When it came time to retool the ending to their upcoming "Finding Dory" movie, the sequel to the 2003 hit "Finding Nemo," Pixar really did their homework.

Louie Psihoyos, director of the Oscar-winning documentary “The Cove,” tells the LA Times that Pixar chief creative officer John Lasseter and “Dory” director Andrew Stanton sat down with “Blackfish” director Gabriela Cowperthwaite in April after seeing her movie. Turns out they were deeply concerned over how the ending of their film might be perceived decades from now.

“At the end of the [Pixar] movie, some marine mammals are sent to an aquatic park/rehab facility -- a SeaWorld-type environment,” explained Psihoyos, who heard about the meeting through a friend in the animal rights movement. “After seeing ‘Blackfish,’ they retooled the film so that the sea creatures now have the choice to leave that marine park. They told Gabriela they didn’t want to look back on this film in 50 years and have it be their ‘Song of the South.'"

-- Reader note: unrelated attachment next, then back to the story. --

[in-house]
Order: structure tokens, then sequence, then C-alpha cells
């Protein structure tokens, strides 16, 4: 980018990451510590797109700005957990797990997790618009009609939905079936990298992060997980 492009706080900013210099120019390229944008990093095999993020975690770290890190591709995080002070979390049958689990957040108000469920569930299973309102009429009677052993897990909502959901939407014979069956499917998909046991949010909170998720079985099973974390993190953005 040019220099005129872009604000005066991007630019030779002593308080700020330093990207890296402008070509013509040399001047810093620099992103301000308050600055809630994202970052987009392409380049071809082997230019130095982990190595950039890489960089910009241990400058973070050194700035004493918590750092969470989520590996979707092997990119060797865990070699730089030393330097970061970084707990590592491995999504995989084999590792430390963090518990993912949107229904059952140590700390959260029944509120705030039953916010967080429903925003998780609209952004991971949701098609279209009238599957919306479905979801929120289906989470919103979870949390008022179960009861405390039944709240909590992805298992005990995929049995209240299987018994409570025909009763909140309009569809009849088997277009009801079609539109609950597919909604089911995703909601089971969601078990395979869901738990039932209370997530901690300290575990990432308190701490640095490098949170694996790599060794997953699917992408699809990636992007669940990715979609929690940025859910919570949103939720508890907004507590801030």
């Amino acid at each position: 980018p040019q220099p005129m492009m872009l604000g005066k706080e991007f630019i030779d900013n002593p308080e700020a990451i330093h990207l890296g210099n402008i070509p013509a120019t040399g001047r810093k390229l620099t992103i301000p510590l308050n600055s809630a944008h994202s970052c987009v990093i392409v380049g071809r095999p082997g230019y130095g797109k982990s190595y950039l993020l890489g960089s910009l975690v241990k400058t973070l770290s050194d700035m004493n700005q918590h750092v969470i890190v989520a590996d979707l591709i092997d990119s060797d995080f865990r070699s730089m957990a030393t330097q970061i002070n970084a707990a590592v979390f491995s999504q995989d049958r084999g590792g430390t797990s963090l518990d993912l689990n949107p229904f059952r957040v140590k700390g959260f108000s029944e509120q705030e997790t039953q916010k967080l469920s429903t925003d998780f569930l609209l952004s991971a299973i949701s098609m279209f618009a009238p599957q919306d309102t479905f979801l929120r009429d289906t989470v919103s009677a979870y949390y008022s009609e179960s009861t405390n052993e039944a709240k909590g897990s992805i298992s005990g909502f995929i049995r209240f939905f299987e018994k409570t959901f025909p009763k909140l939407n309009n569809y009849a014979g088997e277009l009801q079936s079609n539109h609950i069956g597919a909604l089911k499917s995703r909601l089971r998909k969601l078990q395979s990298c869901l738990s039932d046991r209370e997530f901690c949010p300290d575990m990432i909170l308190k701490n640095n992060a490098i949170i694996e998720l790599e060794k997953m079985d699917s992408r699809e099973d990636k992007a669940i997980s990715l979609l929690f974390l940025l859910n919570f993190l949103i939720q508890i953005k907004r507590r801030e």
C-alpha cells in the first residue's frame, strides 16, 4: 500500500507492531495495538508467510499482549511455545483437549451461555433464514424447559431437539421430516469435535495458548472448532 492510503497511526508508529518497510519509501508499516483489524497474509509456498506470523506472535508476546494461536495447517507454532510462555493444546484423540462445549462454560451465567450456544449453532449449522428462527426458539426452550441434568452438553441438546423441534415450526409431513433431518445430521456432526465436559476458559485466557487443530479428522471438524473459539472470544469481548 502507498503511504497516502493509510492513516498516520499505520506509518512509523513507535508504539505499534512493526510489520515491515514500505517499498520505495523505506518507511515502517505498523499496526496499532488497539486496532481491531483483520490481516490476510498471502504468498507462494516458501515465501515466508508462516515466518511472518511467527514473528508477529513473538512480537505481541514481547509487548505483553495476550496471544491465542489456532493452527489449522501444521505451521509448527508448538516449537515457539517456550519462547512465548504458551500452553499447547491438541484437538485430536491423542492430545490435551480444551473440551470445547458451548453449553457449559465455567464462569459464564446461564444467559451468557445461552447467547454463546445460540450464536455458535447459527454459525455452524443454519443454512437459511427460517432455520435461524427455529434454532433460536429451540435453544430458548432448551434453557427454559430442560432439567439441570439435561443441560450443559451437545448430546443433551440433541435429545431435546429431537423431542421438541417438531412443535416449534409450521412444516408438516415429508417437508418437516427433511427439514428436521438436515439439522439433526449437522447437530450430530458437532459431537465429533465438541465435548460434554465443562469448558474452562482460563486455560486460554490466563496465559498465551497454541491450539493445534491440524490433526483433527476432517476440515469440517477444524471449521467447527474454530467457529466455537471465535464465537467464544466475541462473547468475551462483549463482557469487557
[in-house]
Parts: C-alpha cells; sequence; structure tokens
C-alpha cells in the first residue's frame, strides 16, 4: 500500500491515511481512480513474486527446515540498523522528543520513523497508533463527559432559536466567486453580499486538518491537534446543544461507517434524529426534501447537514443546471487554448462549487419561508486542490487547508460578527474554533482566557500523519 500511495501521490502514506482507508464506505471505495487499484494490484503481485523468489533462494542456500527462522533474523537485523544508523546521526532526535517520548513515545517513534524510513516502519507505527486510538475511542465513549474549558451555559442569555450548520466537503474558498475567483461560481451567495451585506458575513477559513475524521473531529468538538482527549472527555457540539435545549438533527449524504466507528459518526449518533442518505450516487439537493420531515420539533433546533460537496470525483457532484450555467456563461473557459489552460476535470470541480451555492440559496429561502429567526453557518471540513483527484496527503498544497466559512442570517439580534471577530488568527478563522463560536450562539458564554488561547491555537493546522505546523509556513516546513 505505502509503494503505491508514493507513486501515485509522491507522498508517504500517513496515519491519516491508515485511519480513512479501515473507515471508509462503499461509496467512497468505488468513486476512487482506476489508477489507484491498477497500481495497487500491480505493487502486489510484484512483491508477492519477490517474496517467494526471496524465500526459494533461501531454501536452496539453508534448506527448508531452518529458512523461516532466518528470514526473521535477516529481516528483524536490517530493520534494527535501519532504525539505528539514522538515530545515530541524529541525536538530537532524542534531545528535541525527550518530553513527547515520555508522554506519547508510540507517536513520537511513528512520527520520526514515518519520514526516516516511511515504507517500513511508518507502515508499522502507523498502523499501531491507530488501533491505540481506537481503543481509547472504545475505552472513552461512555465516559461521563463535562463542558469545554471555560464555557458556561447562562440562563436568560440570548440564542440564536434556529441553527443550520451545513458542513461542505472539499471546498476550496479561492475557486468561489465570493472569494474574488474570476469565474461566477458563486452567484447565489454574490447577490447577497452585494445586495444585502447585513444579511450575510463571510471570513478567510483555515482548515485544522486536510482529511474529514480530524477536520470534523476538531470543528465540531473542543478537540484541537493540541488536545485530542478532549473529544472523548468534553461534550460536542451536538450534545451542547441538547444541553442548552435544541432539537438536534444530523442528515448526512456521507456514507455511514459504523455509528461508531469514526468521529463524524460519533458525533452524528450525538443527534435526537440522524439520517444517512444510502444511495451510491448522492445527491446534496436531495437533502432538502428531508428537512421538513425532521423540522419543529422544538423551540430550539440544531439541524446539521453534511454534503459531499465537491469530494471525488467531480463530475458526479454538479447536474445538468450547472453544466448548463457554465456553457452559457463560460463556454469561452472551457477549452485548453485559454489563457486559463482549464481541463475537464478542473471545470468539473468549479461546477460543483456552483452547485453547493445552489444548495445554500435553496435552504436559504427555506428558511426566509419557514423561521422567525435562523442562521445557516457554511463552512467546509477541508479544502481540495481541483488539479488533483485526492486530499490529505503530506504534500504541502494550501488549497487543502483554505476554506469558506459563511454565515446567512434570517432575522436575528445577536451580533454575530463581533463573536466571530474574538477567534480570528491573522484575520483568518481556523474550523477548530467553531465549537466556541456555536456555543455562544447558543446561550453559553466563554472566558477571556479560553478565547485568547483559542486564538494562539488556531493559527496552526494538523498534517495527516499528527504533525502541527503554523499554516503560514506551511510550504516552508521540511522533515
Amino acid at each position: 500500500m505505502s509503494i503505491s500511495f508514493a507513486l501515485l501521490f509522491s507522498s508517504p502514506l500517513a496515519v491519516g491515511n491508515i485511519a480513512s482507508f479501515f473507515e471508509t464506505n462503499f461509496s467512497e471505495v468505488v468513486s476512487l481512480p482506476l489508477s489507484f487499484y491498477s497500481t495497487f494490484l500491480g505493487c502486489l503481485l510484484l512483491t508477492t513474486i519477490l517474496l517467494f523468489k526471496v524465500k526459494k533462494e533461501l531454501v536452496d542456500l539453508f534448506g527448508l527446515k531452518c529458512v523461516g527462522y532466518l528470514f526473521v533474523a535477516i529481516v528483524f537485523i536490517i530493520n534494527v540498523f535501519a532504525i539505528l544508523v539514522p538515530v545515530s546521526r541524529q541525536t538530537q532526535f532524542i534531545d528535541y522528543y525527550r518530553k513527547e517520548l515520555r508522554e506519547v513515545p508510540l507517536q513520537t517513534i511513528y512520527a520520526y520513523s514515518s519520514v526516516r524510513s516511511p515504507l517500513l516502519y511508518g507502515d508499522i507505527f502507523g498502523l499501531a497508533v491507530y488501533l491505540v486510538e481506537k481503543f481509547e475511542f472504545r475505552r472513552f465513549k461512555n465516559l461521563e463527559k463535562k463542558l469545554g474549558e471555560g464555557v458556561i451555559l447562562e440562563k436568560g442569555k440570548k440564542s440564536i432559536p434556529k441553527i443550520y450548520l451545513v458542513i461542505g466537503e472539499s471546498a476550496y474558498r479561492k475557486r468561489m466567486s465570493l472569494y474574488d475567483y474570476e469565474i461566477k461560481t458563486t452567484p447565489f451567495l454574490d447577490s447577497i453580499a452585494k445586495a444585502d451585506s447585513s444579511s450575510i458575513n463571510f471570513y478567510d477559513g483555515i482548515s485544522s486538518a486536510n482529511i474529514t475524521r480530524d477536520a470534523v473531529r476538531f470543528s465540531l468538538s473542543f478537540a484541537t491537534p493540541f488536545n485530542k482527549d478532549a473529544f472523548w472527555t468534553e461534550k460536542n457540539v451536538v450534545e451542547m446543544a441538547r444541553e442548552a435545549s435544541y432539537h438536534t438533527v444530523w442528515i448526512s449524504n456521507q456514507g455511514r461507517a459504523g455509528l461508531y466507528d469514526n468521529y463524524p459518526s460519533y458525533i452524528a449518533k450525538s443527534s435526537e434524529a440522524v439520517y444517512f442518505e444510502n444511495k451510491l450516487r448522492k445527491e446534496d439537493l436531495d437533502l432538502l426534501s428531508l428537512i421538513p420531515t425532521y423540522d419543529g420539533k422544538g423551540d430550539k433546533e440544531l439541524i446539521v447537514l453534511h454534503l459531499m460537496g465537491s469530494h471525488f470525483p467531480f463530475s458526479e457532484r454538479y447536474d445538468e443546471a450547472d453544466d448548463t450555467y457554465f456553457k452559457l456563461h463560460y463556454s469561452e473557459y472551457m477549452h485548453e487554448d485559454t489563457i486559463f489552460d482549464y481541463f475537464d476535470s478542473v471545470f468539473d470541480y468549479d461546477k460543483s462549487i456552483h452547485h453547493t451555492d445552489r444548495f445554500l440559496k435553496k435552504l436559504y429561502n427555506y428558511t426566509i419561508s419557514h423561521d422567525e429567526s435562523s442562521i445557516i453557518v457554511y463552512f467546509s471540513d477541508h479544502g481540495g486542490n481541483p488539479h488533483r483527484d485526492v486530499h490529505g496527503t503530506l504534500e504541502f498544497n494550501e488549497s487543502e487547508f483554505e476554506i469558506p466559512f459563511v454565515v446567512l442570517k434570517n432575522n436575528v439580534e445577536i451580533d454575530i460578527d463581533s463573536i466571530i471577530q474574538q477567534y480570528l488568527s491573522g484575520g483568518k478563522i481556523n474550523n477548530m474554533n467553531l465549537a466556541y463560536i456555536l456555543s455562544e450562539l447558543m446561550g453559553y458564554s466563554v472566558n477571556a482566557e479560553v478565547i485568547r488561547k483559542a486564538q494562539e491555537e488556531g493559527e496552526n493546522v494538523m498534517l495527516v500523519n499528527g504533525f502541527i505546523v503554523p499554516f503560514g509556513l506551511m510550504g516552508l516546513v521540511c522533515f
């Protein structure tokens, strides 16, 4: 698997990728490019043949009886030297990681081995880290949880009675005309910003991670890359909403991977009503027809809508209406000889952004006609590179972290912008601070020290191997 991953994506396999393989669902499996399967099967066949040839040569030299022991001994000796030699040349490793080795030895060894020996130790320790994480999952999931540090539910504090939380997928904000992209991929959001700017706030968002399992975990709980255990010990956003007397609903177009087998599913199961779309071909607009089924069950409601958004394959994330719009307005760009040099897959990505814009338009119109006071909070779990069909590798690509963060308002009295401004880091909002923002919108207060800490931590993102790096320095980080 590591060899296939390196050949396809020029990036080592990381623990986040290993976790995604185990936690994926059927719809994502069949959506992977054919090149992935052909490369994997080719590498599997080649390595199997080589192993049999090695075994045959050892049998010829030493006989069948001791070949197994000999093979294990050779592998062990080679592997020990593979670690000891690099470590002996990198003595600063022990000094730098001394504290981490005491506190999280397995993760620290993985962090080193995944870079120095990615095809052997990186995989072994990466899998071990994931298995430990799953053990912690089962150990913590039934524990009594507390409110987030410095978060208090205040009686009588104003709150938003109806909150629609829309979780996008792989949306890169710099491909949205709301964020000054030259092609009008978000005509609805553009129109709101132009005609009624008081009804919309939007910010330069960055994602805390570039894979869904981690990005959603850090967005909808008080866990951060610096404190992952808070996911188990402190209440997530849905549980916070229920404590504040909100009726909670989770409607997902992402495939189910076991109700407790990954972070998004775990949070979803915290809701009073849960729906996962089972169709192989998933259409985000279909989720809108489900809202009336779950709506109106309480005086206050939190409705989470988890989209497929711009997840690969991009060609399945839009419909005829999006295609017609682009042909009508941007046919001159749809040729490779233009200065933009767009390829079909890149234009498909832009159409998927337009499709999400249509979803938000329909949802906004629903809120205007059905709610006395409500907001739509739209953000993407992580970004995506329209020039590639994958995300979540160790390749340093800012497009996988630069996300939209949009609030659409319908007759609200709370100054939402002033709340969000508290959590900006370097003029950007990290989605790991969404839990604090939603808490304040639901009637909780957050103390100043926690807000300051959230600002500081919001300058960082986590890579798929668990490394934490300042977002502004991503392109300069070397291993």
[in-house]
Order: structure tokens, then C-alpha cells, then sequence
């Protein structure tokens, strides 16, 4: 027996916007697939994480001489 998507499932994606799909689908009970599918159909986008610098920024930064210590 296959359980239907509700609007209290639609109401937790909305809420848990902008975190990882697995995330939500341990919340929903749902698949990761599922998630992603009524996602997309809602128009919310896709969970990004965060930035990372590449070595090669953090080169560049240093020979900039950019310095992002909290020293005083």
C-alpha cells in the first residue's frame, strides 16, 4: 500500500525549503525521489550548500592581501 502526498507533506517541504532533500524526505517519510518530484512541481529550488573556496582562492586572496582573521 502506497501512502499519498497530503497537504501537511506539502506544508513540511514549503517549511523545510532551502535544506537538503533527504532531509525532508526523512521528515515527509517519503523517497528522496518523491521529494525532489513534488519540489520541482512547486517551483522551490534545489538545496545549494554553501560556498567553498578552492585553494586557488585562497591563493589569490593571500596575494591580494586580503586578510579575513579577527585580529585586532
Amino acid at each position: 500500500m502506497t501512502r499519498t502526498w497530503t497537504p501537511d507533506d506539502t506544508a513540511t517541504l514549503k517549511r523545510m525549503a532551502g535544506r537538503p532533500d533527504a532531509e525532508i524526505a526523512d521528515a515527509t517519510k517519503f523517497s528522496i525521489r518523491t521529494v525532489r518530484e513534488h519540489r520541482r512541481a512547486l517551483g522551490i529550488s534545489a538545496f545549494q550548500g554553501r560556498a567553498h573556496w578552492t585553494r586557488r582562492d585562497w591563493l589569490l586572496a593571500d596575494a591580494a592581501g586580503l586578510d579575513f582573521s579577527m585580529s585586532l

"South" is a 1946 musical film from Disney that has never been released in its entirety on home video due to subject matter deemed racist and politically incorrect. In a statement critiquing the production, the NAACP said it helped "to perpetuate a dangerously glorified picture of slavery."

Cowperthwaite says she screened "Blackfish" for Pixar's Northern California campus, adding that they were deeply impacted by the film.

"These are obviously people who are dedicated to researching every topic they cover," the filmmaker told the Times. "Whether 'Blackfish' affects their creative decisions, I can't say."

"Finding Dory" will be released November 25, 2015. A trailer for "Blackfish," now playing in select theaters, is below.

Michael d'Estries ( @michaeldestries ) covers science, technology, art, and the beautiful, unusual corners of our incredible world.

'Blackfish' director screened film for Pixar employees
Additional details of why the studio decide to craft a more animal-friendly 'Finding Dory' ending emerge.